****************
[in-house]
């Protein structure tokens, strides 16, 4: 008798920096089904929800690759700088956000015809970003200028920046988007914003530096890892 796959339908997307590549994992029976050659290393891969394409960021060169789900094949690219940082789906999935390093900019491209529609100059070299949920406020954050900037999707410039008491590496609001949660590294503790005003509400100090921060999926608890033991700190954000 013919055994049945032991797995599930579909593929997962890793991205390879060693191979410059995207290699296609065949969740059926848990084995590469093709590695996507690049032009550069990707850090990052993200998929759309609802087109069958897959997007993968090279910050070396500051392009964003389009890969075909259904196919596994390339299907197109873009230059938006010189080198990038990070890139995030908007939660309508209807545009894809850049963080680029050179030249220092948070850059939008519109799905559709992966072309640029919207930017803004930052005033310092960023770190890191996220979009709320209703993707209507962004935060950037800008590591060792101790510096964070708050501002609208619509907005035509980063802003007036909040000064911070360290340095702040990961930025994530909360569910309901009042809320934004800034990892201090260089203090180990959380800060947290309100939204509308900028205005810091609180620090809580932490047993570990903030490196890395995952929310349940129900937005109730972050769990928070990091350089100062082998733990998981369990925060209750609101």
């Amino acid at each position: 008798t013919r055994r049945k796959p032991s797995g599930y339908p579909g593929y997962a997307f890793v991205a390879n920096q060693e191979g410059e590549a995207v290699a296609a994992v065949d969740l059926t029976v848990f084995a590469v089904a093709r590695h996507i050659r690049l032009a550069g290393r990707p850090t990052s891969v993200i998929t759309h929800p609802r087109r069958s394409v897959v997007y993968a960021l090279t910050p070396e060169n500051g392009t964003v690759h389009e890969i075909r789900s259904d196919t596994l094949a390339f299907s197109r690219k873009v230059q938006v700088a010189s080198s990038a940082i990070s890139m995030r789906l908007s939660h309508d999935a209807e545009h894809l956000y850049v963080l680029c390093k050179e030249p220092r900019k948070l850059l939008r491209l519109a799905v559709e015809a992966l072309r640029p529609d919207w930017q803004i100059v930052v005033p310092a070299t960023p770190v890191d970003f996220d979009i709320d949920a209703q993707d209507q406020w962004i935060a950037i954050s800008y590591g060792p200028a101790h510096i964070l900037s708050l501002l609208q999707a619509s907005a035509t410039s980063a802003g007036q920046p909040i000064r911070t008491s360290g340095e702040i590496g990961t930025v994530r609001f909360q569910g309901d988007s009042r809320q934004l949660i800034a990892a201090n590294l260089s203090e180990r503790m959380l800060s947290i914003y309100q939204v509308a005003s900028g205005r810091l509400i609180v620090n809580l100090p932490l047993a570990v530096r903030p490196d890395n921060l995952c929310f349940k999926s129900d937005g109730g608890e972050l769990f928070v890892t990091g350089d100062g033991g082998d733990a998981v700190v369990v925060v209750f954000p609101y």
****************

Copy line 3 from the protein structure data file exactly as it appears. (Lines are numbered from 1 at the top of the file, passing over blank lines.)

């Amino acid at each position: 008798t013919r055994r049945k796959p032991s797995g599930y339908p579909g593929y997962a997307f890793v991205a390879n920096q060693e191979g410059e590549a995207v290699a296609a994992v065949d969740l059926t029976v848990f084995a590469v089904a093709r590695h996507i050659r690049l032009a550069g290393r990707p850090t990052s891969v993200i998929t759309h929800p609802r087109r069958s394409v897959v997007y993968a960021l090279t910050p070396e060169n500051g392009t964003v690759h389009e890969i075909r789900s259904d196919t596994l094949a390339f299907s197109r690219k873009v230059q938006v700088a010189s080198s990038a940082i990070s890139m995030r789906l908007s939660h309508d999935a209807e545009h894809l956000y850049v963080l680029c390093k050179e030249p220092r900019k948070l850059l939008r491209l519109a799905v559709e015809a992966l072309r640029p529609d919207w930017q803004i100059v930052v005033p310092a070299t960023p770190v890191d970003f996220d979009i709320d949920a209703q993707d209507q406020w962004i935060a950037i954050s800008y590591g060792p200028a101790h510096i964070l900037s708050l501002l609208q999707a619509s907005a035509t410039s980063a802003g007036q920046p909040i000064r911070t008491s360290g340095e702040i590496g990961t930025v994530r609001f909360q569910g309901d988007s009042r809320q934004l949660i800034a990892a201090n590294l260089s203090e180990r503790m959380l800060s947290i914003y309100q939204v509308a005003s900028g205005r810091l509400i609180v620090n809580l100090p932490l047993a570990v530096r903030p490196d890395n921060l995952c929310f349940k999926s129900d937005g109730g608890e972050l769990f928070v890892t990091g350089d100062g033991g082998d733990a998981v700190v369990v925060v209750f954000p609101y």